For years, prostate cancer has carried a stigma of being an easy cancer: one that men live with and that doctors can simply “watch and wait”. But many people do not realize that prostate cancer is a complex disease. For some men, it can progress to advanced stages that require treatment and can have a significant impact on their daily lives.
To learn about the impact of advanced prostate cancer and treatment on patients’ day-to-day activities, Bayer conducted an online survey of 150 men in four countries (United States, China, Japan, and Germany) who are living with advanced prostate cancer. Of patients surveyed1:
- 84% reported that a treatment’s potential impact on day-to-day activities is important to discuss with their doctor
- 7 out of 10 said that taking care of or playing with their grandchildren or other young family members is important
- Two-thirds who are receiving or have previously received chemotherapy were concerned about the impact chemotherapy would have on their day-to-day life when they started treatment
- The majority said that discussing potential side effects is an important factor in treatment conversations, yet only 60% of those respondents receiving medical treatment said it was part of discussions with their doctors
The survey uncovered an important gap between what some advanced prostate cancer patients surveyed said is important to discuss with their doctor about treatments and what they actually discussed.
During Movember, Bayer is sharing experiences from men living with different stages of prostate cancer to raise awareness and educate others who may be impacted by this disease.
Hear more from men living with prostate cancer and their caregivers:
- “I’m very active. I play golf once or twice a week. I volunteer at an animal shelter. I like hanging with my granddaughter. I retired on May 4th of 2009 and two weeks later I found out that I was diagnosed with prostate cancer. My only reaction was that I wanted the cancer that was in my body…out.” – Prostate Cancer Patient
- “Prostate cancer, mainly the diagnosis and the treatments, impacts your life. For some more than others, but it has an impact on your life and thus on your quality of life.” – Prostate Cancer Patient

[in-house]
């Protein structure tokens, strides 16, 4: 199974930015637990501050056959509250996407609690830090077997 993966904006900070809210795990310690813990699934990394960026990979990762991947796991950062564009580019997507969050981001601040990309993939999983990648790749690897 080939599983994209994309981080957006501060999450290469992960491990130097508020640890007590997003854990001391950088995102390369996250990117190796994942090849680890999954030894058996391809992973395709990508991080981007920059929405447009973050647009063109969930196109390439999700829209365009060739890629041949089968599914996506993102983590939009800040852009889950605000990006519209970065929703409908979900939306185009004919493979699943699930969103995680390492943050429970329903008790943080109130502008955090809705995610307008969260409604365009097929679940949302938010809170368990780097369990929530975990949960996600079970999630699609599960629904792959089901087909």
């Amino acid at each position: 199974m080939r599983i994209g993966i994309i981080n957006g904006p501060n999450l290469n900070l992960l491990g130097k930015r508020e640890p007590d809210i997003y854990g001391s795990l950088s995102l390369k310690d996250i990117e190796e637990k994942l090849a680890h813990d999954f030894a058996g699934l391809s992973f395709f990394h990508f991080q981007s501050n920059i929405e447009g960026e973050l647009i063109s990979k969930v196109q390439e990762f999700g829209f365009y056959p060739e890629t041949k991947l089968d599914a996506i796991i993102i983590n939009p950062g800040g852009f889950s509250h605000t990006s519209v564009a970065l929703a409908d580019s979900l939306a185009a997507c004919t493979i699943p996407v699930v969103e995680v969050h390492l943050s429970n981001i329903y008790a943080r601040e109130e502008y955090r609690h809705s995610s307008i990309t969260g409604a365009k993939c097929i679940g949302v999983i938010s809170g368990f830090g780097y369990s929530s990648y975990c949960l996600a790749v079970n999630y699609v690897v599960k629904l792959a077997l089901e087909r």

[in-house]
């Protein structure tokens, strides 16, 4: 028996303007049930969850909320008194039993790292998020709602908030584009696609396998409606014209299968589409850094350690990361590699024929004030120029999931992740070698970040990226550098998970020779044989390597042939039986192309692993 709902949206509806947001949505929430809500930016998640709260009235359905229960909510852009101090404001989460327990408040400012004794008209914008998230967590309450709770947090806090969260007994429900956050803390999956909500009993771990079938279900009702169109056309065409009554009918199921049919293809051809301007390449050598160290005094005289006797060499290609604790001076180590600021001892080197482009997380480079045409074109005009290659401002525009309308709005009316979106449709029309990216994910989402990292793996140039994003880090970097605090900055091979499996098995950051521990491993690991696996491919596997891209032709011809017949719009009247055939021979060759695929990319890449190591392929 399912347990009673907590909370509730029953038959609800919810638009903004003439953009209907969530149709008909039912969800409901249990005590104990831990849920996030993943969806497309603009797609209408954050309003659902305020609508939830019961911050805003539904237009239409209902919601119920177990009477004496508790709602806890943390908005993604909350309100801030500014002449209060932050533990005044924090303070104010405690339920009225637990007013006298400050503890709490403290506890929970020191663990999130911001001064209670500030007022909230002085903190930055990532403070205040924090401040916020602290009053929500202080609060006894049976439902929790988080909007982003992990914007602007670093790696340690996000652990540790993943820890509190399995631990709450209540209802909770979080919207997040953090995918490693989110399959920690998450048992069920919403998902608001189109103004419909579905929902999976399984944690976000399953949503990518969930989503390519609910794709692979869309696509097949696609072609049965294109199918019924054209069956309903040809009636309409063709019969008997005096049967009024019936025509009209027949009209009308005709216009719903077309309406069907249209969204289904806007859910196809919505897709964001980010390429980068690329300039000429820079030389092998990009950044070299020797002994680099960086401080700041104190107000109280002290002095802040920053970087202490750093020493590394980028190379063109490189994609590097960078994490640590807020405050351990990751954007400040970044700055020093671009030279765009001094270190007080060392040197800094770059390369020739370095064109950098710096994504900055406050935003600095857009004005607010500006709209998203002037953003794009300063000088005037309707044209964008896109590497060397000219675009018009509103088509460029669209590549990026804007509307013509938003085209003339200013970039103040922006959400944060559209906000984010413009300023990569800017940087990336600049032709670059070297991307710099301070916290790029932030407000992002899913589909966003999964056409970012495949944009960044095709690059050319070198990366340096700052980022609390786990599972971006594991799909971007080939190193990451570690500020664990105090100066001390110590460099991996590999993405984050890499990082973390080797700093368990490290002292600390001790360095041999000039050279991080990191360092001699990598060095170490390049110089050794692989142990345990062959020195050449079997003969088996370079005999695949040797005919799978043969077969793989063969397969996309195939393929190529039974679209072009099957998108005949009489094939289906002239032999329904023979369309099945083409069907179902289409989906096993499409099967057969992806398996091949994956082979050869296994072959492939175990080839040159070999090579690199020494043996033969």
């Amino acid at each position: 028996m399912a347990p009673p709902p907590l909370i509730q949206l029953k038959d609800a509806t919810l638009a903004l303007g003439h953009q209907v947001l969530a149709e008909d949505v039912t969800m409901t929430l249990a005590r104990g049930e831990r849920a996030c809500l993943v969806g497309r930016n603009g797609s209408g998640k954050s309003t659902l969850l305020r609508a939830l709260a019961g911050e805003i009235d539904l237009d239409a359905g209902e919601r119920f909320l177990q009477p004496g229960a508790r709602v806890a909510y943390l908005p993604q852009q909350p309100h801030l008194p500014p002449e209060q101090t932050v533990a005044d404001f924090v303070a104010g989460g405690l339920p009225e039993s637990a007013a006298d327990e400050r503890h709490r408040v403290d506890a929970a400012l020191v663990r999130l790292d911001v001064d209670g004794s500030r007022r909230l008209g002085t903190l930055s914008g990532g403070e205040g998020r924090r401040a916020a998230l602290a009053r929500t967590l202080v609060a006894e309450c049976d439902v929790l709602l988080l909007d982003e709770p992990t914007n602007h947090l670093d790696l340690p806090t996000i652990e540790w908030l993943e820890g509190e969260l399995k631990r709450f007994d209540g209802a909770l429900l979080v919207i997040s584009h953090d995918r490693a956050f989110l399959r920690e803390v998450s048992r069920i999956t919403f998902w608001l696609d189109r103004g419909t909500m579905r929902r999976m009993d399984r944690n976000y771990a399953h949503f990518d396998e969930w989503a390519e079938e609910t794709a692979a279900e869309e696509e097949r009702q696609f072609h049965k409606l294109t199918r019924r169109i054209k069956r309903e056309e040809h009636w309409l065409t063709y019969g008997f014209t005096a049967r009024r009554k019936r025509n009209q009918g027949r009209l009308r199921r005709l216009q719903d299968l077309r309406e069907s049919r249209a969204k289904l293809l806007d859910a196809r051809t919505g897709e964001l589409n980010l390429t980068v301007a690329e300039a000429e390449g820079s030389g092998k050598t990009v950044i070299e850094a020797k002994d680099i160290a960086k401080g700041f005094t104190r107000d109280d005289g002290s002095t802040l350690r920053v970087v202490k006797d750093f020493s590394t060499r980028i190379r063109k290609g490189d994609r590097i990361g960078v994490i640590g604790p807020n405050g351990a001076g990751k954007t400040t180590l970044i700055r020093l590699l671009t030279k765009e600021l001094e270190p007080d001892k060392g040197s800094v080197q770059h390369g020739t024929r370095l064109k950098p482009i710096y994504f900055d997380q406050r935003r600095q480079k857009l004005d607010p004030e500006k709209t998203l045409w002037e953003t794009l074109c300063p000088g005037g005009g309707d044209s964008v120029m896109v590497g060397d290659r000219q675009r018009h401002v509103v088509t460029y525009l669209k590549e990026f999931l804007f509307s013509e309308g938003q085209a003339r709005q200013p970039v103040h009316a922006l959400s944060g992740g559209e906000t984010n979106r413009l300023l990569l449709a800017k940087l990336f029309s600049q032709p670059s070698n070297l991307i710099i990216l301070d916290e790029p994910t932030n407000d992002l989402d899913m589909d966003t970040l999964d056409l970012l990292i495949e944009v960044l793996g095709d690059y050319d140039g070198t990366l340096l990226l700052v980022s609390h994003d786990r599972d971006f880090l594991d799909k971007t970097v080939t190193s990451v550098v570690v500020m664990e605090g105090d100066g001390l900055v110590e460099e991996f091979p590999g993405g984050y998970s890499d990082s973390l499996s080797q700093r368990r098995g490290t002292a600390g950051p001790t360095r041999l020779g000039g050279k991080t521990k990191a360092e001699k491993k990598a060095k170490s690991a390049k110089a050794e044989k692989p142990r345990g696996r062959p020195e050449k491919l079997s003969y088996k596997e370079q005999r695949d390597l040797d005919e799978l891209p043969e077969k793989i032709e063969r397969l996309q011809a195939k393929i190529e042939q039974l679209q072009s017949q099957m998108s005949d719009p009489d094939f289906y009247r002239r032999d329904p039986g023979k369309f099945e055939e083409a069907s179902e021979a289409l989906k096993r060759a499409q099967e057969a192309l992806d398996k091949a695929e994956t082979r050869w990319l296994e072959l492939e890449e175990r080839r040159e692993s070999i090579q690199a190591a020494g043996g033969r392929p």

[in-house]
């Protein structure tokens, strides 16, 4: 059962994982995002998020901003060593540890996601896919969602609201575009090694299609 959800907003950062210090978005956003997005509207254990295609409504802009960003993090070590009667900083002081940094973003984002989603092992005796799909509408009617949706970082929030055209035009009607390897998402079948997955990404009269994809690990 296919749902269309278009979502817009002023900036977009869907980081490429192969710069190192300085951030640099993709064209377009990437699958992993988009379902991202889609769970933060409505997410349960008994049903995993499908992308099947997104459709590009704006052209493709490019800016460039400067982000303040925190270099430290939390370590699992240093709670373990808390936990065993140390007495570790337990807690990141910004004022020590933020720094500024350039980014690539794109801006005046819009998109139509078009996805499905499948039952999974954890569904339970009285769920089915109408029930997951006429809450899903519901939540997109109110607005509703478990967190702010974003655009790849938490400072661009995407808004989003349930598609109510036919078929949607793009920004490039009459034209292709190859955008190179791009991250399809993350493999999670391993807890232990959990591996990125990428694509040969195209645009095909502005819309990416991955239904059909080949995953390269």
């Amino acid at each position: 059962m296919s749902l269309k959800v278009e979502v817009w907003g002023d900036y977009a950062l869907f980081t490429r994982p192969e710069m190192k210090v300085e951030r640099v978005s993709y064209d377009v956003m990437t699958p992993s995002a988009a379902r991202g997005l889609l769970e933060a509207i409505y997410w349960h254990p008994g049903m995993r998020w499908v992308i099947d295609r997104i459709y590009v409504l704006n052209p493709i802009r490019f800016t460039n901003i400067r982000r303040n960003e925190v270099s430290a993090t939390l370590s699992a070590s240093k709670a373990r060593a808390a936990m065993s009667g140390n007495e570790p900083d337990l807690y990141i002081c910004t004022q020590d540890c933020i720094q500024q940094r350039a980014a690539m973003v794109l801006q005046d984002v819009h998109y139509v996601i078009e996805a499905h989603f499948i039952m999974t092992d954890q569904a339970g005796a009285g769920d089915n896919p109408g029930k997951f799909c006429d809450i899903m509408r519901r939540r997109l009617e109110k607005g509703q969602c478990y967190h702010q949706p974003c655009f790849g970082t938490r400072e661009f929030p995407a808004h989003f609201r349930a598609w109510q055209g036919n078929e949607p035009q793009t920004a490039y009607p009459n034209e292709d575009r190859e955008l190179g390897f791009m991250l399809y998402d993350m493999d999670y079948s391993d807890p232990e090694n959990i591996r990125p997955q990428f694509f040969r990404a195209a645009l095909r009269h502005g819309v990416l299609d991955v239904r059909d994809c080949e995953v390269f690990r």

- “I have six children and presently 12 grandchildren – we have a lot of very happy events that occur in any given calendar year. Being around for my family is the most important thing for me.” – Prostate Cancer Patient
- “[Prostate cancer] is a tough thing to live with on a day-to-day basis, knowing that you have this burden and also just the way it makes you maybe feel on certain days. But having a supportive network – family, friends and so on – really made it a lot easier for my dad to go through.” – Loved One of a Prostate Cancer Patient
- “When I was getting my cancer treatment, my wife was there 100% of the time, and she made it doable.” – Prostate Cancer Patient
About the research
On behalf of Bayer, Ipsos interviewed 150 men with advanced prostate cancer (self-reported via survey screening questions). Some questions were filtered by those currently or previously receiving medical treatment (n=129). Surveys were conducted online across China (n=35), Germany (n=30), Japan (n=35) and U.S. (n=50), with respondents aged 18+ years between 20 June and 29 July 2019. Results reflect the responses of survey participants. They are not a representative sample and are indicative in nature. The overall total results are based on country averages across the four countries and each country was weighted equally. Full survey results can be found online.